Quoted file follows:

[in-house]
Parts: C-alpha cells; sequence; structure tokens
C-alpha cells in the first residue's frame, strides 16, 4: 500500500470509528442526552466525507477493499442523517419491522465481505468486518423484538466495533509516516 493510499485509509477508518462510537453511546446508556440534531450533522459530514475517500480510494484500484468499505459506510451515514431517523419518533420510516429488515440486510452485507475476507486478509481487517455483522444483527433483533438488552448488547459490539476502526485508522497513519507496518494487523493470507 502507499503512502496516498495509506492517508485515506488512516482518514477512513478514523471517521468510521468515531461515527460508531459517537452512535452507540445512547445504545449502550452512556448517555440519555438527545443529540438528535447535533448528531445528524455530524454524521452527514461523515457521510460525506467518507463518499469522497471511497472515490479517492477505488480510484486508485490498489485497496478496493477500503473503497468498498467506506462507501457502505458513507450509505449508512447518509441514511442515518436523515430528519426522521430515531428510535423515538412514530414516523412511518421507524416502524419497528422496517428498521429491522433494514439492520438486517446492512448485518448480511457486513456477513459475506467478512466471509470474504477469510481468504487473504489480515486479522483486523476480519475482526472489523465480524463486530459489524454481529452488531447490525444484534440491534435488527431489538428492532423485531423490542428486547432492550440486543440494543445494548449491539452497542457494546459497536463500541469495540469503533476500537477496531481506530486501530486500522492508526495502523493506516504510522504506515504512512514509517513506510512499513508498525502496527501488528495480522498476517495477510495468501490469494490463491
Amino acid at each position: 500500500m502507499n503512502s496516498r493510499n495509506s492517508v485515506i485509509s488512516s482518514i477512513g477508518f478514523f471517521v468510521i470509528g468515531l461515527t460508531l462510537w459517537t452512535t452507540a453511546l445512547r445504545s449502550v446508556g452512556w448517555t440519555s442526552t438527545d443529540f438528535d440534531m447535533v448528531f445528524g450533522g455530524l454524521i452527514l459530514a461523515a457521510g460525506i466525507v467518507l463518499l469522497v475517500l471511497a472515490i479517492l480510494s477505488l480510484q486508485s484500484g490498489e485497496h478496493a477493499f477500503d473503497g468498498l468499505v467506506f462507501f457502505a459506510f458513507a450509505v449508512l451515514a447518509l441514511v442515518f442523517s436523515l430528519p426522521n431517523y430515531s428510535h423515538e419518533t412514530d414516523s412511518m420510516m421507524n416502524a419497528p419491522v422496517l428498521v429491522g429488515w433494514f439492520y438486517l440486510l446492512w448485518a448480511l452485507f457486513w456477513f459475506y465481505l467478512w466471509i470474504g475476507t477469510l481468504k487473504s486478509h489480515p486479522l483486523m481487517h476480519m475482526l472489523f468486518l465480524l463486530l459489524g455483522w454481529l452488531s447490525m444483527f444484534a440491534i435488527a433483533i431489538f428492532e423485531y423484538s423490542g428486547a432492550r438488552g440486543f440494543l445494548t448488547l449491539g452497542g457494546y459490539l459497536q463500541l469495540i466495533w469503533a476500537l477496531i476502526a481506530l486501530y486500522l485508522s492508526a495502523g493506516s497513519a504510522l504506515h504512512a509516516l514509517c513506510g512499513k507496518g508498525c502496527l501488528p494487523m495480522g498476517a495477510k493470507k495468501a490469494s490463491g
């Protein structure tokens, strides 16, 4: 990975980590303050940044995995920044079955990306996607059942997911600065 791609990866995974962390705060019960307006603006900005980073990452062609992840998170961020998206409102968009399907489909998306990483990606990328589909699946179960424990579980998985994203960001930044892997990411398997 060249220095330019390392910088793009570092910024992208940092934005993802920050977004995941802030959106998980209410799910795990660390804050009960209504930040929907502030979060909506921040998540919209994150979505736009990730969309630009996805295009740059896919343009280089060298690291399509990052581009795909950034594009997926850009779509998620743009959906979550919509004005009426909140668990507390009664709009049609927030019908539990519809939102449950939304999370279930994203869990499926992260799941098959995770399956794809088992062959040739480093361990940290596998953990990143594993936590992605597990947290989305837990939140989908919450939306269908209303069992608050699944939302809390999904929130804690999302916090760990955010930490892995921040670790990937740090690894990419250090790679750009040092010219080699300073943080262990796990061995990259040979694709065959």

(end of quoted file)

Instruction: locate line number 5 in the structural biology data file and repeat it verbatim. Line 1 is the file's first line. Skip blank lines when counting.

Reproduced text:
């Protein structure tokens, strides 16, 4: 990975980590303050940044995995920044079955990306996607059942997911600065 791609990866995974962390705060019960307006603006900005980073990452062609992840998170961020998206409102968009399907489909998306990483990606990328589909699946179960424990579980998985994203960001930044892997990411398997 060249220095330019390392910088793009570092910024992208940092934005993802920050977004995941802030959106998980209410799910795990660390804050009960209504930040929907502030979060909506921040998540919209994150979505736009990730969309630009996805295009740059896919343009280089060298690291399509990052581009795909950034594009997926850009779509998620743009959906979550919509004005009426909140668990507390009664709009049609927030019908539990519809939102449950939304999370279930994203869990499926992260799941098959995770399956794809088992062959040739480093361990940290596998953990990143594993936590992605597990947290989305837990939140989908919450939306269908209303069992608050699944939302809390999904929130804690999302916090760990955010930490892995921040670790990937740090690894990419250090790679750009040092010219080699300073943080262990796990061995990259040979694709065959």